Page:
Sarah’s life is strange. Very strange. We don’t know much about the beginning of it. When we first meet her, she is called Sarai and announced as the wife of Abram. The values of this family are occasionally questionable. In Genesis 20, it says that Sarai is Abram’s half-sister. Most cultures frown upon siblings marrying one another. Other members of this family, namely Abram’s brother and eventually his son, also marry relatives, though they are nieces and cousins. This is not usually a good idea, both for genetics’ sake and for the ways it disrupts trust and care within family units. Nevertheless, it is a part of this family’s life. Dr. Wil Gafney, in an article about Abraham, wondered if this isn’t supposed to clue us in from the beginning to the idea that these people, though they are the heroes in our story, were far from perfect and, actually, sometimes made some pretty bad decisions. And, the bad decisions happen early in their relationship.
The other strange thing about Sarah’s life is that she was married to someone on a mission from God. And, not just any mission. God told Abram (who would become Abraham) that he would be the father of a great nation. Not only that, but he would have to leave their home country to do it. This wasn’t some fly-by-night fantasy of youth, either. Abraham was 75 years old when he set off on this mission. He didn’t have any biological children at this point. He took up his family, including his nephew Lot, and all of everybody’s stuff and took off to follow up on God’s promises.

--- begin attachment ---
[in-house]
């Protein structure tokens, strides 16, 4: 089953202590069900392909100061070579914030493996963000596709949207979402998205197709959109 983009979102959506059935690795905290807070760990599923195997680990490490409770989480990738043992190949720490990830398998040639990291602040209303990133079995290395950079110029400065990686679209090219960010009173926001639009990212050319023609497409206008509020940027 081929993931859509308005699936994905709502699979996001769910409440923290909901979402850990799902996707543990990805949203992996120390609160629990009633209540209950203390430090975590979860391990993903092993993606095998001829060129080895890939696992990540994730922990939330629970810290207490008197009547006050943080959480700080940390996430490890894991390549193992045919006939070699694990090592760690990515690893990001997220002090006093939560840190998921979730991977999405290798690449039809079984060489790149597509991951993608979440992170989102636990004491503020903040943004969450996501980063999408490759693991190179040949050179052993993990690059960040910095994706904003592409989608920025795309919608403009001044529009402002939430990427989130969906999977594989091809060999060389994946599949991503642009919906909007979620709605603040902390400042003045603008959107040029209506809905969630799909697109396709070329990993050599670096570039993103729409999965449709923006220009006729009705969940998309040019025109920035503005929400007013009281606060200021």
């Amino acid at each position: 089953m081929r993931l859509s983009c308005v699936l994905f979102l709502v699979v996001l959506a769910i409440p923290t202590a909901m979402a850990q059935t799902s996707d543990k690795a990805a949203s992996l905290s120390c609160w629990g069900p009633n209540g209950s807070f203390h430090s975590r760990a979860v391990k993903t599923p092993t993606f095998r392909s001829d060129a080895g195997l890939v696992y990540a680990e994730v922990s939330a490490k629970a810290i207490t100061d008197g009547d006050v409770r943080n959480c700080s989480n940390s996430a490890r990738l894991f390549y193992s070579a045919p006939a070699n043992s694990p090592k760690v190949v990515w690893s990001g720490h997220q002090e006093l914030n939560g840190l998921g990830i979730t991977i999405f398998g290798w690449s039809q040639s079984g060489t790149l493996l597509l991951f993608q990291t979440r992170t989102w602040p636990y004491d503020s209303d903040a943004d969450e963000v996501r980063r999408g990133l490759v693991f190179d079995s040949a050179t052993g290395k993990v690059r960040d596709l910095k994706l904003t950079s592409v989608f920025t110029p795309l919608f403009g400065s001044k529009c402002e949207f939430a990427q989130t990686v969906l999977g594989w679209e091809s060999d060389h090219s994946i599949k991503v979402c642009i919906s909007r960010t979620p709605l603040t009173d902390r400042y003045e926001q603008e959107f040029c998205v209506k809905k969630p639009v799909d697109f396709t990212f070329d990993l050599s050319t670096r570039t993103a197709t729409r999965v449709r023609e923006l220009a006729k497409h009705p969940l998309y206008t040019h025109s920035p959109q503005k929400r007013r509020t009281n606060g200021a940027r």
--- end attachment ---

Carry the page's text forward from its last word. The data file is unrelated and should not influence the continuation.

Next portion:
Sometimes, Abraham isn’t all that sure that God is going to do what God promised. There’s this one time that the family became climate-related refugees, having moved to Egypt to escape a famine. Abraham is a little scared about things, and, seeing how beautiful his wife is, begins to worry that someone might hurt him to get to her. So, he asks her to tell people that they are siblings (which they might have been?) and not actually spouses. It’s like he doesn’t think anyone will come after a brother the way they would a spouse.
Sarah apparently agrees to the scheme and it backfires on all of them when some henchman for the Pharoah sees Sarah, decides that the Pharoah would want Sarah, and tells the Pharoah about Sarah. Pharaohs usually get what they want, at least temporarily. He takes Sarah. We don’t know how she feels about this. We do know that the Pharoah pays for her in sheep, oxen, donkeys, slaves, and camels. God helps Sarah out by afflicting Pharoah with plagues until he gives her back. Even the Pharoah is appalled at the situation. He says to Abraham, “What have you done to me? Why didn’t you tell me she was your wife! Take her and be gone!” As if that weren’t enough, there’s another story a couple chapters later where they tell a second king that they are siblings and not spouses. And, this second king takes Sarah and God tells the king to give her back. And, that king is so freaked out about what happened that he pays Abraham to take her back! And, he lets them settle wherever they want in the king’s country. It's like they bumble into good luck despite their terrible plans. I’m telling you. Sarah has a strange life.